He pushes the heavy iron gate open by the bars, flakes of peeling paint chafing his cold palms. The soles of his shoes scrunch against the grainy soil the pouring rain had carried this afternoon from the garden down the marble stairs, landing in small, grungy pools on the dirt road. He can feel the wet weather in his bones as he climbs up the steep, narrow steps, the night air heavy and cool on his cheeks.
The brown, wooden main door is locked. He fishes the keys out of his trouser pocket and with the help of the dim light coming from the lamppost by the street he unlocks the door. The house is dark but warm. He flicks the light on in the hall, goes into the sitting room, looks around, then slumps down in his armchair by the dead fireplace. He was hoping his wife was here. Her fluffy, black slippers are gaping at him from the carpet next to the sofa. Her woolen, black dressing gown is hanging from the coat hanger by the door, like a figure waiting for the arrival of guests. His picture with his wife at their daughter’s wedding, both with toothy smiles, is in a silver frame at the centre of the mantelpiece. He rubs his hands together to keep them warm. He craves to fetch kindling from the storeroom, bank it up and light the fire but he doesn’t want the neighbours to know he’s at home.
He wanted so much to see her tonight. It’s not easy for him to come and visit often. He should’ve known she was out when he saw her parking space by the street empty.
She’d be very happy if she saw him. She’d hug him and kiss him in the mouth and offer him a seat. She’d make him his usual mountain tea with a teaspoonful of thyme honey and some drops of lemon, just the way he likes it. She’d then take him to bed and cuddle him and tuck him in and lull him to sleep like a little baby and rub his cold feet warm against her own.
He hauls himself up and wends his way along the gloomy corridor and into their bedroom. Turns the light on and sees the bed neatly made, the heavy cherry red curtains drawn, a picture of his wife with their daughter in a gilded frame on the dressing table. A dark blue men’s robe – not his own – is hanging from the clothes hanger. Some black slippers are half-hidden under the bed. He takes off his shoes and tries them on. His feet swim in them. He slides them off and lies on his side of the bed. He wants to wait up for her, tell her it’s alright. He’d seen her cry and curse. She’d had her share of pain. That’s enough. He’d tell her it’s fine by him, he doesn’t mind.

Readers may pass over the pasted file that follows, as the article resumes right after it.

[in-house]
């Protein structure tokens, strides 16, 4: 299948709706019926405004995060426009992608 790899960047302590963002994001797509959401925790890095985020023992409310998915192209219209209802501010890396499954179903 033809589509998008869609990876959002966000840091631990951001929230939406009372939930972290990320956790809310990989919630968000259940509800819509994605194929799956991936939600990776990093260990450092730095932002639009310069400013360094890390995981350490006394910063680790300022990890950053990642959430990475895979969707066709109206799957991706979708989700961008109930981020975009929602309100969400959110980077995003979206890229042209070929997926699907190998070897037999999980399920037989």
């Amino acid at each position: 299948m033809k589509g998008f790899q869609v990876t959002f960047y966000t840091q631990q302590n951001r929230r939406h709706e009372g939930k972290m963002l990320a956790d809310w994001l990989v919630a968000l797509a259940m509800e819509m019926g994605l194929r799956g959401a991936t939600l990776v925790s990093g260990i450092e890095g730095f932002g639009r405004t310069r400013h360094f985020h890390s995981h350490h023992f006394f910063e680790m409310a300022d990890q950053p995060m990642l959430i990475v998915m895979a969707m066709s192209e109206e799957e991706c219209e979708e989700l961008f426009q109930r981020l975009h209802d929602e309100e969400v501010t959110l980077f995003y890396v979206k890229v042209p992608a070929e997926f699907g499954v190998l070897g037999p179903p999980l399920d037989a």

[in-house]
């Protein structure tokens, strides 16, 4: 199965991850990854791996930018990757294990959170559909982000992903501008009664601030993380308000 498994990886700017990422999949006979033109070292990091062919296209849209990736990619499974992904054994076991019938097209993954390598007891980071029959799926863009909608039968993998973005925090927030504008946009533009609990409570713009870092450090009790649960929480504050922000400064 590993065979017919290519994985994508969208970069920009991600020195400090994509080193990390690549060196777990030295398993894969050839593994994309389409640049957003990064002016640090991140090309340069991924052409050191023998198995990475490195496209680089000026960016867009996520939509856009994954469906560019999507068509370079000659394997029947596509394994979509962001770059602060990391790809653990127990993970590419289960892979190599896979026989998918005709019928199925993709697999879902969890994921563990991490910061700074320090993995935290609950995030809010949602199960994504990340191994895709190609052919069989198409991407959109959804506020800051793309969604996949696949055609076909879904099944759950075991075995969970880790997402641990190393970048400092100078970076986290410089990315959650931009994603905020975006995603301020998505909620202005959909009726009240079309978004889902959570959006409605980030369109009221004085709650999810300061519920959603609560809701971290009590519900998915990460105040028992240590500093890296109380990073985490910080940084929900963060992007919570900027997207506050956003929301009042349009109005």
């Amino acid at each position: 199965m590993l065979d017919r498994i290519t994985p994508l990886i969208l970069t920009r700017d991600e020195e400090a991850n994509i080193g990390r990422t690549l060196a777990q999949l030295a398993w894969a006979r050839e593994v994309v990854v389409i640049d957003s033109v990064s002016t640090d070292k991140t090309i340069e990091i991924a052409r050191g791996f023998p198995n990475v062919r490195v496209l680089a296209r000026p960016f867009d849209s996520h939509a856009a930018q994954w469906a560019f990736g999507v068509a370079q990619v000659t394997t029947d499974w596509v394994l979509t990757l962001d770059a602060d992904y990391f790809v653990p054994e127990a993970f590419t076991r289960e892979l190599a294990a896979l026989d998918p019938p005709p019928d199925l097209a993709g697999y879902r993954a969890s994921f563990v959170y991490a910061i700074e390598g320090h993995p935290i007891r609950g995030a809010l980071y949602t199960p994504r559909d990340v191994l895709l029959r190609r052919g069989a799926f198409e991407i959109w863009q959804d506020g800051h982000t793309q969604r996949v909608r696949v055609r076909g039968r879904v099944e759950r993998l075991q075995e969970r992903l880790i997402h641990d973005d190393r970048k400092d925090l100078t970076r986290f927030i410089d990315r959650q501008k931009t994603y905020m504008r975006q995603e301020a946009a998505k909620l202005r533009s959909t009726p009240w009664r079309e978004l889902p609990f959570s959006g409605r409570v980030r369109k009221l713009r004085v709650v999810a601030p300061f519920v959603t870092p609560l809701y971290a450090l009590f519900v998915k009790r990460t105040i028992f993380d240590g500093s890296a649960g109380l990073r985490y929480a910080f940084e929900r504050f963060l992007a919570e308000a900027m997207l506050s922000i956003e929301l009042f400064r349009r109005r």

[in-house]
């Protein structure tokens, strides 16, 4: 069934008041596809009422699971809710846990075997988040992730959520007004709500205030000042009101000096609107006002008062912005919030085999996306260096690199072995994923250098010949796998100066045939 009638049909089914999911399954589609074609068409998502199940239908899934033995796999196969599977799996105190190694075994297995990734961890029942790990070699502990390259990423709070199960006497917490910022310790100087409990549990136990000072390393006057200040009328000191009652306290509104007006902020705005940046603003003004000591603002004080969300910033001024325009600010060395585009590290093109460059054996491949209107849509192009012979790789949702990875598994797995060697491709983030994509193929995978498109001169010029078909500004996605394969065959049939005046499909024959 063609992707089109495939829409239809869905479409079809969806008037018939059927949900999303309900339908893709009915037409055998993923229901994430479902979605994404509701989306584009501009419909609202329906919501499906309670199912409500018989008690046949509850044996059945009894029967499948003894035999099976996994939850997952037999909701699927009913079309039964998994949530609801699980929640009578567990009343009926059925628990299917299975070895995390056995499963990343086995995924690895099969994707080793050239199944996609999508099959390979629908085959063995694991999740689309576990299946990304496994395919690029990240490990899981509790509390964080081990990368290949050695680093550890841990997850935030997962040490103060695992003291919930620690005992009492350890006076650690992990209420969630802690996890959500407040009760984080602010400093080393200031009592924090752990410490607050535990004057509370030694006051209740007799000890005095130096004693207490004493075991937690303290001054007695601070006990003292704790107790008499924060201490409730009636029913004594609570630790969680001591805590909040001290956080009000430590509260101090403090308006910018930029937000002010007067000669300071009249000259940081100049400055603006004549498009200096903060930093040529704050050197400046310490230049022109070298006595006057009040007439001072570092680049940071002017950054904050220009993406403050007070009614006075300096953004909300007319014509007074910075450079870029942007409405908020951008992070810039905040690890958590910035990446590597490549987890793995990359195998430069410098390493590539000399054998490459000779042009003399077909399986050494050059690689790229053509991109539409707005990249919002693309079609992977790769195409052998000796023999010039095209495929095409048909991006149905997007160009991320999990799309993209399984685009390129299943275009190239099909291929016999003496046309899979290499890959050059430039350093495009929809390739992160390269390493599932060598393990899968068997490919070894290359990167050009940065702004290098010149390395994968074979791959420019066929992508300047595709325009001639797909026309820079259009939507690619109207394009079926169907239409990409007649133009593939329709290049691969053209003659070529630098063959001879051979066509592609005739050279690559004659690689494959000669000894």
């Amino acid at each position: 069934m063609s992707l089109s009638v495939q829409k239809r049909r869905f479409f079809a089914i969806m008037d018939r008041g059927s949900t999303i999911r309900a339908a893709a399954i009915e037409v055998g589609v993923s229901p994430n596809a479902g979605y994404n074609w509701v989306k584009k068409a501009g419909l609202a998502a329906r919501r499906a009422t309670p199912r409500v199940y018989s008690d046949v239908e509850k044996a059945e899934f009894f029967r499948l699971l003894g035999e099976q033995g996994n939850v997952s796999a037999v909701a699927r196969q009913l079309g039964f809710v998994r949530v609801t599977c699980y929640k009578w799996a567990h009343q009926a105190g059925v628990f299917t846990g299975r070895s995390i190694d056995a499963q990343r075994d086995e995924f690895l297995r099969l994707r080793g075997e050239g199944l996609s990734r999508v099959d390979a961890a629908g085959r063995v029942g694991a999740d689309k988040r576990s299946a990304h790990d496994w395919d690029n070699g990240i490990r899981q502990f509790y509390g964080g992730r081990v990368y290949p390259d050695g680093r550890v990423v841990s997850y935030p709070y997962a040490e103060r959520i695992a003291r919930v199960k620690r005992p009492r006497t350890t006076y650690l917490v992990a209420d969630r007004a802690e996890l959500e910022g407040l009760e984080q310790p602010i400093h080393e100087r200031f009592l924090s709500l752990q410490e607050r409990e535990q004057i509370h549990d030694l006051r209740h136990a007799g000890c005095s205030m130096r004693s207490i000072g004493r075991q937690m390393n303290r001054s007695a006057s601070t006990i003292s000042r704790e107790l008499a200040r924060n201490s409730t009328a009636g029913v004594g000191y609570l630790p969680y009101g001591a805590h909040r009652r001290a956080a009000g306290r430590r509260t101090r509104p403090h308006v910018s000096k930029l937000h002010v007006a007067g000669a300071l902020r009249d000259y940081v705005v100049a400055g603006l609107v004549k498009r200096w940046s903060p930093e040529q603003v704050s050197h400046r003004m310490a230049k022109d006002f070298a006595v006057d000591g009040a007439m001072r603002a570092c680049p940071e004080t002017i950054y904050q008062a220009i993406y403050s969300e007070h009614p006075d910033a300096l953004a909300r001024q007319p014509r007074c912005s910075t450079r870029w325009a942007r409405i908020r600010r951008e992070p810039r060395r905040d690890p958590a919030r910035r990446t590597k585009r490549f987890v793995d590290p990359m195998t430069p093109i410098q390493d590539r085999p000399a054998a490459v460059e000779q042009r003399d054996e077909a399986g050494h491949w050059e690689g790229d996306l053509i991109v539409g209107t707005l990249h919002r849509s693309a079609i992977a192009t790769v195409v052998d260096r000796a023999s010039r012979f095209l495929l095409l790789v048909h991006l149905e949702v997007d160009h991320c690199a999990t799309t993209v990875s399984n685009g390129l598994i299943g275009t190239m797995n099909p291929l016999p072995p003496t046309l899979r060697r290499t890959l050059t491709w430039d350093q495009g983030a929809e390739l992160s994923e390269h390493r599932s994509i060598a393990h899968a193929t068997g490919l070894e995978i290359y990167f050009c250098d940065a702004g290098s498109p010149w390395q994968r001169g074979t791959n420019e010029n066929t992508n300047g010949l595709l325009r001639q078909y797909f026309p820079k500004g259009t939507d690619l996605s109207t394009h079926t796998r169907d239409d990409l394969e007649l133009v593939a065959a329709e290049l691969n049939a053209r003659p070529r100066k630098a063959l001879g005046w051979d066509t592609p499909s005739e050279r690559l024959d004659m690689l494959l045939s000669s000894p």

The cold breeze makes his teeth chatter, invades his clothes, causes his eyes to water as he clambers down the stairs. He’d like to come another time, when she’s at home, warm his hands in the lit fireplace, ask for his robe and slippers to be dug up from the storeroom, his mountain tea steaming hot in his porcelain cup. But no. He won’t come again. He’s decided to let her be, let her live her new life. She’s been through so much all this time by his deathbed. He feels they both have to rest now.
He places the house keys on the side wall by her parking space and trudges down the deserted street under the foggy, starless sky.